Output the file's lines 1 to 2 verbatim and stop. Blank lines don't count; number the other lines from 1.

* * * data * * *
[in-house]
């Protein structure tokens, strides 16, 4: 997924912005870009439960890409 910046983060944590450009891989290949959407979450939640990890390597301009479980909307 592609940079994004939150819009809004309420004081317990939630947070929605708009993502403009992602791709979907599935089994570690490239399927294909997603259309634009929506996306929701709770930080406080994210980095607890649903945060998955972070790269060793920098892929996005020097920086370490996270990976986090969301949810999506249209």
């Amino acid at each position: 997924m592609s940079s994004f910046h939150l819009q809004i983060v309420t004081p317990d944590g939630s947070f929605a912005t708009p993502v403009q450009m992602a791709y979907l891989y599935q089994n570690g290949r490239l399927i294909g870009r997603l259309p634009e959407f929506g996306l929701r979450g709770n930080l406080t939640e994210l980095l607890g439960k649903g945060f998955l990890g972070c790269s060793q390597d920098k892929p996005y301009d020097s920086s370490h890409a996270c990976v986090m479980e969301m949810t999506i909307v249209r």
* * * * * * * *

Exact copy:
[in-house]
């Protein structure tokens, strides 16, 4: 997924912005870009439960890409 910046983060944590450009891989290949959407979450939640990890390597301009479980909307 592609940079994004939150819009809004309420004081317990939630947070929605708009993502403009992602791709979907599935089994570690490239399927294909997603259309634009929506996306929701709770930080406080994210980095607890649903945060998955972070790269060793920098892929996005020097920086370490996270990976986090969301949810999506249209």